Having described my invention, what is claimed 1s:

l. A television receiver having means for synchronizing a sampling oscillator with a portion of the received signal located on the back porch of the transmitted signal comprising in combination a second detector, a limiter connected so as to receive the output of said second detector, said limiter being biased to pass only those signals in excess oi' a predetermined level, a differentiation circuit connected so as to receive the signals passed by said limiter, a gate signal generator connected so as to be triggered by the output of said differentiation circuit, a first gating means and a second gating means connected to the output of said gate generator so as to be capable of passing signals during the presence of said gating signal, a frequency selective circuit connected so as to receive the output signals of said second detector, said frequency selective means being adapted to accentuate the frequency of the signais appearing on the back porch of the transmitted wave, the output of said circuit'being appliedto said rst gating means, connections between the output of said sampling oscillator and said second gating means, a discriminator, said disoriminator being connected to the outputs of said rst and second gating means, and a reactance tube adapted to control the frequency of said sampling oscillator in accordance with this output of said discriminator.

2. A television receiver adapted to have its sampling oscillator synchronized with a burst of sampling frequency following the horizontal sync pulse' that is part of the received signal comprising in combination means for detecting said signals, means for deriving a gating pulse in response to said horizontal sync pulse, said gating pulse occurring during said burst of sampling frequency, a first gate, a second gate, connections for applying said gating pulse to said first and second gates, said gates being thereby rendered operative to pass signals, means for applying the received signal to said r'st gate, means for applying the output of said sampling oscillator to said CII REFERENCES CITED The following references are of record in the ille of this patent:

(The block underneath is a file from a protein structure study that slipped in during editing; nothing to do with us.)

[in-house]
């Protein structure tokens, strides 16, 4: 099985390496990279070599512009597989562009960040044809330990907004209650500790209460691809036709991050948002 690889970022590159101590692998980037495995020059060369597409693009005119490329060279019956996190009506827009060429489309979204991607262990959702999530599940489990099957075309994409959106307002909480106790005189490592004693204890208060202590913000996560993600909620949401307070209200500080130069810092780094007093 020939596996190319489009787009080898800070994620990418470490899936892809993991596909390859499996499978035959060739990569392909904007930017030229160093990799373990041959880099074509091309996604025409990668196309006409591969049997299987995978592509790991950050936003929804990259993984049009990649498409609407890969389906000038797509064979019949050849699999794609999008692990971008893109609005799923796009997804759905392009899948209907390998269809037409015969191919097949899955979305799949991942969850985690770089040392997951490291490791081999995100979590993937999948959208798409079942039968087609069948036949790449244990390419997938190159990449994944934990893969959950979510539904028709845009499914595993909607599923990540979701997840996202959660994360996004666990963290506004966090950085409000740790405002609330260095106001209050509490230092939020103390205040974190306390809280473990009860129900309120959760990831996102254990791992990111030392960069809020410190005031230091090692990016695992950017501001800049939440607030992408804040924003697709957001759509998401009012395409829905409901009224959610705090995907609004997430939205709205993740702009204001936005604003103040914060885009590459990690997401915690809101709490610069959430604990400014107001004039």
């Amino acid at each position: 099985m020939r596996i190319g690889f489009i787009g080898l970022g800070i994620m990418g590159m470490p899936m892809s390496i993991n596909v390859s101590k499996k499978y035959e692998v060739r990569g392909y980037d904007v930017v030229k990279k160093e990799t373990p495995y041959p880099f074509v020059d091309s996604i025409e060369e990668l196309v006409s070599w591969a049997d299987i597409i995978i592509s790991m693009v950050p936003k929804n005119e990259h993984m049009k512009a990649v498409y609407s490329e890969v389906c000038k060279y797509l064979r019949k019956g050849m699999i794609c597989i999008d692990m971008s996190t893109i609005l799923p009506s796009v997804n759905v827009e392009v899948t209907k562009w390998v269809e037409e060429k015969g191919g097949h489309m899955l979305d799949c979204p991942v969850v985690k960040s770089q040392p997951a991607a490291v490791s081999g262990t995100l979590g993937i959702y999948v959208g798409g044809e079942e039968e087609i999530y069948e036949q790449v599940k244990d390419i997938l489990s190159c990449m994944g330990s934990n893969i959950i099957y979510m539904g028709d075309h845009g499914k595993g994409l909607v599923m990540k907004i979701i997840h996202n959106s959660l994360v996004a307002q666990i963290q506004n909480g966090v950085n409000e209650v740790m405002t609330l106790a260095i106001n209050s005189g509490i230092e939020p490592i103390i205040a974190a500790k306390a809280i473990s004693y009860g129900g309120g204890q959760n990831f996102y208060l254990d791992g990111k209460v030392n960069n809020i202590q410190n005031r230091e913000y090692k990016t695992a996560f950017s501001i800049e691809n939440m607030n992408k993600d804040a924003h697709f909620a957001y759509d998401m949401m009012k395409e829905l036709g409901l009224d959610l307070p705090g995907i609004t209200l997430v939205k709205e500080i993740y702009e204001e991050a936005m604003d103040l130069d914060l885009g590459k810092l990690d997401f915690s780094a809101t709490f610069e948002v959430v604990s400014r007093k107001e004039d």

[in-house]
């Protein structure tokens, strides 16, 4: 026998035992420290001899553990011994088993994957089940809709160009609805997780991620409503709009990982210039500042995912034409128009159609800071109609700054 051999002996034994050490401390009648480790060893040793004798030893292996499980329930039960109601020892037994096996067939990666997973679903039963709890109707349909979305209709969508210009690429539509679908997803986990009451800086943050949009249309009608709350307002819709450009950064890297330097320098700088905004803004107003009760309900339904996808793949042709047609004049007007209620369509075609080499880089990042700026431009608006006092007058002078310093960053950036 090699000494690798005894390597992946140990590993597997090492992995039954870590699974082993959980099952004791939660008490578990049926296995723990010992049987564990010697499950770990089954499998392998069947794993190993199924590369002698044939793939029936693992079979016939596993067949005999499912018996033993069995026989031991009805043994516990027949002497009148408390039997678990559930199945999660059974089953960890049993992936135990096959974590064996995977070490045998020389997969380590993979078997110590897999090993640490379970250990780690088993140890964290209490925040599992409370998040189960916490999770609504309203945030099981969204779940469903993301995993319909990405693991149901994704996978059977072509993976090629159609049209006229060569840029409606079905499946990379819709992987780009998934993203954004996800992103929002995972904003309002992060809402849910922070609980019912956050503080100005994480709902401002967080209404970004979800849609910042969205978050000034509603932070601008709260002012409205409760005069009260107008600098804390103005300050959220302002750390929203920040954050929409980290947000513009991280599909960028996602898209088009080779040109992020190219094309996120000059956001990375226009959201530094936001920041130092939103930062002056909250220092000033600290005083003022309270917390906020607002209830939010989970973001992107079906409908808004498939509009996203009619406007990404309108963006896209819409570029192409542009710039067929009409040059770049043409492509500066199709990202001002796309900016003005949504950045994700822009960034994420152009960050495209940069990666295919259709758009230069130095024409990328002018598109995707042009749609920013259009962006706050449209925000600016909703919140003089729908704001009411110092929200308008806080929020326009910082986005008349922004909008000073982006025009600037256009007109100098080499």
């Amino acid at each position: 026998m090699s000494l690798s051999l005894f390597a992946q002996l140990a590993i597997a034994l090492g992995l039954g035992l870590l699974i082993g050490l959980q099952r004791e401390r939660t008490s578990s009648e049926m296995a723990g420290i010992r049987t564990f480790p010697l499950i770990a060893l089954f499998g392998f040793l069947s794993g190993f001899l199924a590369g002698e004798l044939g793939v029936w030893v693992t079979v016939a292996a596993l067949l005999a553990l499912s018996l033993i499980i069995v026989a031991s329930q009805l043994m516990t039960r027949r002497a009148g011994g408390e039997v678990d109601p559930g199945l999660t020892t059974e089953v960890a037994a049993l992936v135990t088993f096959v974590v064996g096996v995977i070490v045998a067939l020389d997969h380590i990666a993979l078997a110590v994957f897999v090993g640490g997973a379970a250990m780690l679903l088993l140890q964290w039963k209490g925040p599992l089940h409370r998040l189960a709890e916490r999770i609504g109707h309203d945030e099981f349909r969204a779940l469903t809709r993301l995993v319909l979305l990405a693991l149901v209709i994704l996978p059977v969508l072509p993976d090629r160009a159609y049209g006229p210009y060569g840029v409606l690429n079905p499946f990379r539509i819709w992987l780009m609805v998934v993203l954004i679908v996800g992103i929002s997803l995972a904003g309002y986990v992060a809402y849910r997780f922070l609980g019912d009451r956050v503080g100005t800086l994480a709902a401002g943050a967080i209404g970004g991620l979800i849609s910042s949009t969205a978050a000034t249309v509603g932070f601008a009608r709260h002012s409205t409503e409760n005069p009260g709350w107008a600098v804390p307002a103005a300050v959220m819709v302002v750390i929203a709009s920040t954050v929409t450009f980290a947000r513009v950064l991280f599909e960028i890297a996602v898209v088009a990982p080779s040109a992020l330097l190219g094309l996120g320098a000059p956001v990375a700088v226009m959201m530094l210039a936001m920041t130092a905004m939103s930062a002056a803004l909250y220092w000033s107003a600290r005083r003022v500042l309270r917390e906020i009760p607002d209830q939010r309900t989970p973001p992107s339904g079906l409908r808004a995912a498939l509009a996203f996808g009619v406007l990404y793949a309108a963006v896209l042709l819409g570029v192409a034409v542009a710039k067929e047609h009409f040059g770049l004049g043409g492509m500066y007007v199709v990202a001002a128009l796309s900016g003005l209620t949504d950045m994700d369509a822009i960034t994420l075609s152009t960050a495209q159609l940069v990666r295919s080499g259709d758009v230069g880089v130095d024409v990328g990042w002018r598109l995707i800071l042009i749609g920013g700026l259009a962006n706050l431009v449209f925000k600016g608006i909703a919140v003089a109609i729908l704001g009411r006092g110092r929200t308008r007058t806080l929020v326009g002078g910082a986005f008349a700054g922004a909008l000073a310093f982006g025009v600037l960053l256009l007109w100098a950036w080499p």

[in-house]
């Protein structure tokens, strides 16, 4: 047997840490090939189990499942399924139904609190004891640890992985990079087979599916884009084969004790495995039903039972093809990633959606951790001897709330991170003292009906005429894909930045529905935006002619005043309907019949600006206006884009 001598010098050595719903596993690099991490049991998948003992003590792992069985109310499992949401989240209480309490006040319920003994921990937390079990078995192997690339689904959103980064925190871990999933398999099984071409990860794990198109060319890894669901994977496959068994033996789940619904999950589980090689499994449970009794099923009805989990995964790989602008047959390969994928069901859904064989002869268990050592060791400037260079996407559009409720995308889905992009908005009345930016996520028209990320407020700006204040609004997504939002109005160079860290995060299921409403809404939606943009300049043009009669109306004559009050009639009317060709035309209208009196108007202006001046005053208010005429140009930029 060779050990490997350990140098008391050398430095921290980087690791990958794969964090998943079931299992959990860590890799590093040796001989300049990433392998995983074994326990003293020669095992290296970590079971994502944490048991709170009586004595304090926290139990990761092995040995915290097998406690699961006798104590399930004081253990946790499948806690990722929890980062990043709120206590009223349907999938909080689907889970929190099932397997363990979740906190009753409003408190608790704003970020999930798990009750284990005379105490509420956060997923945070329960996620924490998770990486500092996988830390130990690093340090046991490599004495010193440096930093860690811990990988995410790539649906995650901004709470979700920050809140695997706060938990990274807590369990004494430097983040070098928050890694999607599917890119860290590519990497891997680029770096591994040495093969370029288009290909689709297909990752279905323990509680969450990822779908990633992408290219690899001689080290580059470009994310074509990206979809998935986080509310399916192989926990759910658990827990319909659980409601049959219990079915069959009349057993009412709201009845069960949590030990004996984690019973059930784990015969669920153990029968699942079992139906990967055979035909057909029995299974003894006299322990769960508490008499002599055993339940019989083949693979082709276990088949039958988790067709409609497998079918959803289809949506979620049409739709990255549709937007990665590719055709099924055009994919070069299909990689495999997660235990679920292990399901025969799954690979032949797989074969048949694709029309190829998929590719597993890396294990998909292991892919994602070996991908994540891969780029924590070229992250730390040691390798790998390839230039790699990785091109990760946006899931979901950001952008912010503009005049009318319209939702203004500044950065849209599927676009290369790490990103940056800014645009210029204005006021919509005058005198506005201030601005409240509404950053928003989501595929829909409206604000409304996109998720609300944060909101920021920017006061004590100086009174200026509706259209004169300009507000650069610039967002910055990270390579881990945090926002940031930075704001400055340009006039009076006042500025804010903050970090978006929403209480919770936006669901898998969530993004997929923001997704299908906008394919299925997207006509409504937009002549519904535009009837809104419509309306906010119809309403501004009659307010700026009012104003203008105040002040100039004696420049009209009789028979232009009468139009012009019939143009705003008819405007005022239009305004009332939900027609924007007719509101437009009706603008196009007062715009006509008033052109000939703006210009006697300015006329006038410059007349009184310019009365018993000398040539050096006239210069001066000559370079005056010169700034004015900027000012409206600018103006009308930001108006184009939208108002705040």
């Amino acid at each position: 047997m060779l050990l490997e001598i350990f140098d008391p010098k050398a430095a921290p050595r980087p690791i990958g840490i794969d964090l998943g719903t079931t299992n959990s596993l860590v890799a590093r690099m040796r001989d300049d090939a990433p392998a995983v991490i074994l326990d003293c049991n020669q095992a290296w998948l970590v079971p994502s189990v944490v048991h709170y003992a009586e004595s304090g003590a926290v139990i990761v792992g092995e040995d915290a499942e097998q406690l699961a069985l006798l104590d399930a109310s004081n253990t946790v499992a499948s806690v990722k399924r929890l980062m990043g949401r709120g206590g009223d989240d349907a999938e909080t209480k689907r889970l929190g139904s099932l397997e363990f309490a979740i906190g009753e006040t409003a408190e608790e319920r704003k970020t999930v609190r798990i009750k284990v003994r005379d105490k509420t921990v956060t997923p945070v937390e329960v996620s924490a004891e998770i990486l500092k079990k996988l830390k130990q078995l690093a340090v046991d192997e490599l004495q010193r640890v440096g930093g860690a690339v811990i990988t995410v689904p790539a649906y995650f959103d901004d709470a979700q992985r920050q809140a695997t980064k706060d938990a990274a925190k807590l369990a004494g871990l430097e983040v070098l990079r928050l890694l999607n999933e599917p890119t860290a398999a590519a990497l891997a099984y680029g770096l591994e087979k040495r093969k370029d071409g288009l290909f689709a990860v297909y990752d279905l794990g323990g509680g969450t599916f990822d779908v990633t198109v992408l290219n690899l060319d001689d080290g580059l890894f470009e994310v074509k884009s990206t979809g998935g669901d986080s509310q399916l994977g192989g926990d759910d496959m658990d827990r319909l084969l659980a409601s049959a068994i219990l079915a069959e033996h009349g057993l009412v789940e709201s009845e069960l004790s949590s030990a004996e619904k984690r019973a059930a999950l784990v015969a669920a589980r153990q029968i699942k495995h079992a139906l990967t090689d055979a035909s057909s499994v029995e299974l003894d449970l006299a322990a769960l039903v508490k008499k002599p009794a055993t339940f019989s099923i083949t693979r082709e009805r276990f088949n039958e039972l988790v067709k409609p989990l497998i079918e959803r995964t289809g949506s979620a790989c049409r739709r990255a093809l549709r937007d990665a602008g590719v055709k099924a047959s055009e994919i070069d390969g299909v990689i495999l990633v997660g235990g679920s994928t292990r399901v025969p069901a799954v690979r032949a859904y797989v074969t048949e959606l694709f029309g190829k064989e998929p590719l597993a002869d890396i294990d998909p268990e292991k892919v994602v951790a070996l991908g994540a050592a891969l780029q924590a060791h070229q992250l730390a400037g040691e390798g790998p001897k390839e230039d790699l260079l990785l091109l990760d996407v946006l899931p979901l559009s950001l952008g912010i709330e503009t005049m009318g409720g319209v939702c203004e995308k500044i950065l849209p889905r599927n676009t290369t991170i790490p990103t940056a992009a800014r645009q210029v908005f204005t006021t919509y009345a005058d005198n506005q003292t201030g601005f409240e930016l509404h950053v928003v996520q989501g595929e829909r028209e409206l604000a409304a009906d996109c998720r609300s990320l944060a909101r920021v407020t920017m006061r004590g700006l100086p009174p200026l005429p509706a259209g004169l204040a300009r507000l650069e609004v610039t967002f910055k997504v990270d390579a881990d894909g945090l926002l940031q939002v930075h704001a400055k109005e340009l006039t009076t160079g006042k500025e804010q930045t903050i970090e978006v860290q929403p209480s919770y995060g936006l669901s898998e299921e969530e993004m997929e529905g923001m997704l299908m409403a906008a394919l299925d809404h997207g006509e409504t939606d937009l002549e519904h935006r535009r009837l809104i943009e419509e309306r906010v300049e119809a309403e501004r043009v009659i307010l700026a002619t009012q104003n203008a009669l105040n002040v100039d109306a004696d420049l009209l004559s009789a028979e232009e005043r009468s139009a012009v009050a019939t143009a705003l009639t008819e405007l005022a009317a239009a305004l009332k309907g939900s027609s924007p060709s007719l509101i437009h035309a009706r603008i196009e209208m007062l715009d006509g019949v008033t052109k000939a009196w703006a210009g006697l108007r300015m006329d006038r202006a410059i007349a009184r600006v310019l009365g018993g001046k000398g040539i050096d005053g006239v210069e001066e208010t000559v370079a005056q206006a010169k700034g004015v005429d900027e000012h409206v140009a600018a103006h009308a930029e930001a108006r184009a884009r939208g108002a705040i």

UNITED STATES PATENTS Number Name Date 2,319,789 Chambers May 25, 1943 2,378,745 Beers June 19, 1945 2,458,156 Fredenall Jan. 4, 1949 2,453,649 Schade Jan. l1, 1949 2,467,436 Krumhansl et al. Apr. 19, 1949 2,491,804 Fleming et-al. Dec. 20, 1949

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Cited By (38)

* Cited by examiner, † Cited by third party
Publication number Priority date Publication date Assignee Title
US2726282A (en) * 1952-10-27 1955-12-06 Itt Television synchronizing system
US2734937A (en) * 1956-02-14 Television